The Scientist

» cancer, ecology and culture

Most Recent

Exposing male rats to nonionizing radiation increased the animals’ risk of brain and heart tumors in a study, but the findings are far from conclusive.

0 Comments

image: Antibiotic Affects Cow Dung

Antibiotic Affects Cow Dung

By | May 25, 2016

Researchers assess some of the downstream effects of treating livestock with a broad-spectrum antibiotic.

3 Comments

image: FDA Approves Bladder Cancer Immunotherapy

FDA Approves Bladder Cancer Immunotherapy

By | May 23, 2016

The US Food and Drug Administration greenlights Roche’s Tecentriq, which blocks a protein that obstructs the immune system’s ability to fight cancer.

0 Comments

image: Population Ecologist Dies

Population Ecologist Dies

By | May 18, 2016

Ilkka Hanski of the University of Helsinki has passed away at age 63.

0 Comments

image: Genome Digest

Genome Digest

By | May 17, 2016

What researchers are learning as they sequence, map, and decode species’ genomes  

0 Comments

The Oracle cofounder’s gift will fund a new institute at the University of Southern California.

0 Comments

image: Tasmanian Devil Antibodies Fight Cancer

Tasmanian Devil Antibodies Fight Cancer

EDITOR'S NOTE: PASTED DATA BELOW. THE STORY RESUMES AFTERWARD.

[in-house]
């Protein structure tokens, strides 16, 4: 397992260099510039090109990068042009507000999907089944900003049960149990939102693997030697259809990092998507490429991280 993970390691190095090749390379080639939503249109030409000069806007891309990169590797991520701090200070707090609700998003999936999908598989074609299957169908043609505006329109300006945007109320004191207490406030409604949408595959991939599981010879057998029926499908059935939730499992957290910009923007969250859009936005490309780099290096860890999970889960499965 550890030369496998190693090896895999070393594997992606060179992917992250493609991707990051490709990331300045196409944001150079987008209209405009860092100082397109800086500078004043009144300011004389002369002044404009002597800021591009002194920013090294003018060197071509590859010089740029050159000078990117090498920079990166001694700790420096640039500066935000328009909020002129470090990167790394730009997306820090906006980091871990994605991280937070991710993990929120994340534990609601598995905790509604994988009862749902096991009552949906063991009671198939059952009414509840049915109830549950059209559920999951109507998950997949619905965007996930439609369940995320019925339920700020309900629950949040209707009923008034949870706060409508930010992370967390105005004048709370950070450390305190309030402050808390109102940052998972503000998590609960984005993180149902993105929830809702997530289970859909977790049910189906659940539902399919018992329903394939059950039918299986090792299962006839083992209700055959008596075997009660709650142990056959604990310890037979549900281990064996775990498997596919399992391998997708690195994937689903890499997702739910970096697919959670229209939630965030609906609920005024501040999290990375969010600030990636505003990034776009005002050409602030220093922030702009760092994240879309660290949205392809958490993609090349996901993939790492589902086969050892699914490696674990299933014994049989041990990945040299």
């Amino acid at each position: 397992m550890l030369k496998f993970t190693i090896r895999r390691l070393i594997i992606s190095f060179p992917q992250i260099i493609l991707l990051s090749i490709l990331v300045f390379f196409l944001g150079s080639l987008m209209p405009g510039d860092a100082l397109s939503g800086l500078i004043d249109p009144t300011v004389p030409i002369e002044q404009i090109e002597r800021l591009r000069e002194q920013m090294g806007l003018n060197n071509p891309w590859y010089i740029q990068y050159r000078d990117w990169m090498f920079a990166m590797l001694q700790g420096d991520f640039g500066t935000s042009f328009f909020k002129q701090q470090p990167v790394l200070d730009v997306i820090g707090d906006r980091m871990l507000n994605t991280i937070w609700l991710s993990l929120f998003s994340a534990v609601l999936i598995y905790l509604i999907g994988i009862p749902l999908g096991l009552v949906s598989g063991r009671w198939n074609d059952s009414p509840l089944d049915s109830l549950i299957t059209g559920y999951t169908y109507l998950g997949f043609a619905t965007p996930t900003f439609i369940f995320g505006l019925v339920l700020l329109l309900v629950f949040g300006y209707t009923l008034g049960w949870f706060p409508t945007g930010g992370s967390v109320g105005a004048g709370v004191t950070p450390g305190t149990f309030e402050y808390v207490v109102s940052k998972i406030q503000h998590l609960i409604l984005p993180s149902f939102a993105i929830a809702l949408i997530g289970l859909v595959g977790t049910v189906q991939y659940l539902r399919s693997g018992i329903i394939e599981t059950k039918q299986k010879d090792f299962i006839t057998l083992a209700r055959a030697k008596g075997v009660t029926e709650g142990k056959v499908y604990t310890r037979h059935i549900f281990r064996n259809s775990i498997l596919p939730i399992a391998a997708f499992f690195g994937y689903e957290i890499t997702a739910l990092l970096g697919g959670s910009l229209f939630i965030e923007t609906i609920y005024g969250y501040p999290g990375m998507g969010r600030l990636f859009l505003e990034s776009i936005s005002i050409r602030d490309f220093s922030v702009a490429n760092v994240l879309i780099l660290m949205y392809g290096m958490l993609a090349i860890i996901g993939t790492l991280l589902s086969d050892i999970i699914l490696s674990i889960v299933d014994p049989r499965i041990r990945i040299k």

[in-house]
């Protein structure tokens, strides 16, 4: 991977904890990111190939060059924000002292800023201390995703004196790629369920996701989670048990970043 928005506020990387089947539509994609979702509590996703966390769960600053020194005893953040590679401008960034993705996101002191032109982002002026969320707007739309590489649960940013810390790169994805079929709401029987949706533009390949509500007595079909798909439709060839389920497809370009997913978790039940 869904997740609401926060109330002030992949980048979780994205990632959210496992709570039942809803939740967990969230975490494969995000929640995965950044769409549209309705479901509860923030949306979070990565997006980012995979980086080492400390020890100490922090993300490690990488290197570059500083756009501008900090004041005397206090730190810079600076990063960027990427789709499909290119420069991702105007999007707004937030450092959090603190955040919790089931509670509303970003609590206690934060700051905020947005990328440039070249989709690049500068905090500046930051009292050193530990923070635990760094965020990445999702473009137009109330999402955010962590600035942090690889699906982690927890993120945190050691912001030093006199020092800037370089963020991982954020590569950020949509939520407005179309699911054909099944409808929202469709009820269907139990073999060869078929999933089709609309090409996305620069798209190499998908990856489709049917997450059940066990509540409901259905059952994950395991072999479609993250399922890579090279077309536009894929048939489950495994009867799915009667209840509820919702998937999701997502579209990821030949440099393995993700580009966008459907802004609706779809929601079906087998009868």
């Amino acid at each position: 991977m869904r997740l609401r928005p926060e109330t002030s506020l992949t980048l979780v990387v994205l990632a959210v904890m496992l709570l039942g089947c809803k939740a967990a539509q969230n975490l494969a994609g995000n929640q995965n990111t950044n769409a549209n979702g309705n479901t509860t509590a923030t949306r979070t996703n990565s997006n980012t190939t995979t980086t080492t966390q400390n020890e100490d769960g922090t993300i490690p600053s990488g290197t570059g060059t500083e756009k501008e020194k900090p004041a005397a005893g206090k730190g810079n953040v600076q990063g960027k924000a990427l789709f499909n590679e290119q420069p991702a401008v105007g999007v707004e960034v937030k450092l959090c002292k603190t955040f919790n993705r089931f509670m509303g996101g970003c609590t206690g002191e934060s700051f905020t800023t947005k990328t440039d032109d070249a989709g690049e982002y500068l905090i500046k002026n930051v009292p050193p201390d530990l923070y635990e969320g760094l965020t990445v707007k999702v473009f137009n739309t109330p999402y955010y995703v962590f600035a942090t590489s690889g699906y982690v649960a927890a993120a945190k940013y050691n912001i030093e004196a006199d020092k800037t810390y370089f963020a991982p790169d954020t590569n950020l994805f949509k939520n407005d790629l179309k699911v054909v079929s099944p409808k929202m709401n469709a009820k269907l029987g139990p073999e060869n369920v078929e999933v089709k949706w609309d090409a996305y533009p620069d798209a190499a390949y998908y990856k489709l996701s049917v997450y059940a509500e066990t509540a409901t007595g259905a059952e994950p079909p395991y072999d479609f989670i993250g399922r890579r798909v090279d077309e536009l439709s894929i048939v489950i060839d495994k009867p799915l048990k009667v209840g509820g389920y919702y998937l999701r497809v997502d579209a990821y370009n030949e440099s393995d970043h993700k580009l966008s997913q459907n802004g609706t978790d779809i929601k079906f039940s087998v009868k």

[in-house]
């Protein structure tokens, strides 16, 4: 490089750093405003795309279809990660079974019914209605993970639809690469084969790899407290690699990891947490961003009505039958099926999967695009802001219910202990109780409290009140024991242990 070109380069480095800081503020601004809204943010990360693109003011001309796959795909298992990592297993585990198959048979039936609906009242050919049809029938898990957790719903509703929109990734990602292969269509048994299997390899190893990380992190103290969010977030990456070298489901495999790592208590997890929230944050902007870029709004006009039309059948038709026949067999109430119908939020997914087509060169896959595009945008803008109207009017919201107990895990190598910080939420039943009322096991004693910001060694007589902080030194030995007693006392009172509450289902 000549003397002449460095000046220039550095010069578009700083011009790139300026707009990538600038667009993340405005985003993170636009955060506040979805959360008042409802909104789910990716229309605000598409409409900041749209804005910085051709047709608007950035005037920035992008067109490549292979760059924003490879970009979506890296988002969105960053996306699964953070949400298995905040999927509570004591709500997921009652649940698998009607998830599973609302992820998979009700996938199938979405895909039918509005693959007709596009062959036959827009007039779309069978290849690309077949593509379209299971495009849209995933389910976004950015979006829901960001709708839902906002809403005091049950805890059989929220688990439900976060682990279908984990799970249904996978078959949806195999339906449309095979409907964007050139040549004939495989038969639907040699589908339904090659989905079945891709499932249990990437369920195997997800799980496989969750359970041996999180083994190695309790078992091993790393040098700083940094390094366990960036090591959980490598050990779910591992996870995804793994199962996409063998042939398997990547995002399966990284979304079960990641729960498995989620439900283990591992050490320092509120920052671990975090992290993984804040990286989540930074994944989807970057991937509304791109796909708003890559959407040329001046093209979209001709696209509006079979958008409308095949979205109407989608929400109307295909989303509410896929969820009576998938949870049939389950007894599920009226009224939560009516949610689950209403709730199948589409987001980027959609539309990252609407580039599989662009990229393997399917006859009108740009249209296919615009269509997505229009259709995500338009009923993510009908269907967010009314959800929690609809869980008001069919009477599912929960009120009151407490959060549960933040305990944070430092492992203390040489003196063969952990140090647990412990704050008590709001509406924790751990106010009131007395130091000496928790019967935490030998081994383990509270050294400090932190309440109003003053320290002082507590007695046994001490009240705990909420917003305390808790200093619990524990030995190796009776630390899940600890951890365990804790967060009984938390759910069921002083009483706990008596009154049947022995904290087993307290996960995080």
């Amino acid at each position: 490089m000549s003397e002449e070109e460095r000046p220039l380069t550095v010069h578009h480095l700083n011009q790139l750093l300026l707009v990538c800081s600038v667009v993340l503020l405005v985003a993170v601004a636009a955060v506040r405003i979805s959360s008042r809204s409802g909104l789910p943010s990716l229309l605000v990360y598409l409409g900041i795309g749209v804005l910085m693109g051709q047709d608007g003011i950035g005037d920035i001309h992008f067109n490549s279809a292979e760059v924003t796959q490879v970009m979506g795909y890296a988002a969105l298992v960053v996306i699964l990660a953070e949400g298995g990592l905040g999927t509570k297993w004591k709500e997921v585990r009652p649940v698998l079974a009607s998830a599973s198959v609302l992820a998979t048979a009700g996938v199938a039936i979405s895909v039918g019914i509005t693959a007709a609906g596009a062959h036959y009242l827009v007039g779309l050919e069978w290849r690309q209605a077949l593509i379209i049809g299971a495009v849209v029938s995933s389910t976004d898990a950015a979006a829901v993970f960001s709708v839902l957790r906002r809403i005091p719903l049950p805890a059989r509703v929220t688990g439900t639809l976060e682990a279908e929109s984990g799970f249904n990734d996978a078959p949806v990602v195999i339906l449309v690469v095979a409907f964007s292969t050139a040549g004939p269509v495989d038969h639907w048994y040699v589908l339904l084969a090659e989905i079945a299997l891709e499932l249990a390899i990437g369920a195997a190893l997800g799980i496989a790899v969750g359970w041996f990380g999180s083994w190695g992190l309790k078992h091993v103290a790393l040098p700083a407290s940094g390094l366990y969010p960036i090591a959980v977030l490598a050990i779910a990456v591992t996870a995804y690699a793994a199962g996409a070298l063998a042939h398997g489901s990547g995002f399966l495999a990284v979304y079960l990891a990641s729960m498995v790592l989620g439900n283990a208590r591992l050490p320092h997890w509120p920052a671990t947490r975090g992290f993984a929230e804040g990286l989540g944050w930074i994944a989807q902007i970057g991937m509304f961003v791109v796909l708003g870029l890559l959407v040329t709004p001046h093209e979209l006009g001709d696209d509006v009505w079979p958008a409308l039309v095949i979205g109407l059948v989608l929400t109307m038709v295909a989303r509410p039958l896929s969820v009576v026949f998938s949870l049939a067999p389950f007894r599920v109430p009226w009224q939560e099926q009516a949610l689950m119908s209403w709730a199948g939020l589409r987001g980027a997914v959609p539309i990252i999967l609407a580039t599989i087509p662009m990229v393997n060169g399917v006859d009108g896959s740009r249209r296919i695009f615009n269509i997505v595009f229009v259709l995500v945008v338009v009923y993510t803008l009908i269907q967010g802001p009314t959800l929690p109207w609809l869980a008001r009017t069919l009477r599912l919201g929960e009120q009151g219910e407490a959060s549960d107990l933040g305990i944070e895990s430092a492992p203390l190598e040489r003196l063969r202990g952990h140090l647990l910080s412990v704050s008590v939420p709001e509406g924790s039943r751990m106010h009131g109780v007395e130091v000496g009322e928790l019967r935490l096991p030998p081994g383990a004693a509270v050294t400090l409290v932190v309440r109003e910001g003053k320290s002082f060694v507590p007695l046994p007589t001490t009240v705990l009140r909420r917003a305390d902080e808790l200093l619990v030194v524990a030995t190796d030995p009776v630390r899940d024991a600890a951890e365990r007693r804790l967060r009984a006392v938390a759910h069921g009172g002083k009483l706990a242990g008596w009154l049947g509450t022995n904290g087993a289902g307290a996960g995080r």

By | May 9, 2016

The proteins could be the key to stopping the transmissible facial tumor disease that is threatening the species.

0 Comments

image: Another Andrew Wakefield Movie in the Works

Another Andrew Wakefield Movie in the Works

By | May 4, 2016

This one will be largely based on the discredited anti-vaccine researcher’s 2010 book.

10 Comments

image: Most Gut Microbes Can Be Cultured

Most Gut Microbes Can Be Cultured

By | May 4, 2016

Contrary to the popular thought that many species are “unculturable,” the majority of bacteria known to populate the human gut can be grown in the lab, scientists show.

0 Comments

In the book's prologue, author Frans de Waal considers the intellectual impediments to studying animal intelligence.

0 Comments

Popular Now

  1. Monsanto Buys Rights to CRISPR
    The Nutshell Monsanto Buys Rights to CRISPR

    The US agribusiness secures a global, nonexclusive licensing agreement from the Broad Institute to use the gene-editing technology for agricultural applications.

  2. How Plants Evolved Different Ways to Make Caffeine
  3. Thomson Reuters Predicts Nobelists
    The Nutshell Thomson Reuters Predicts Nobelists

    According to citation statistics, researchers behind programmed cell death pathways and CRISPR/Cas9 are among those in line for Nobel Prizes this year.

  4. ESP on Trial
    Foundations ESP on Trial

    In the 1930s, parapsychologist Joseph Banks Rhine aimed to use scientific methods to confirm the existence of extrasensory perception, but faced criticisms of dubious analyses and irreproducible results.

RayBiotech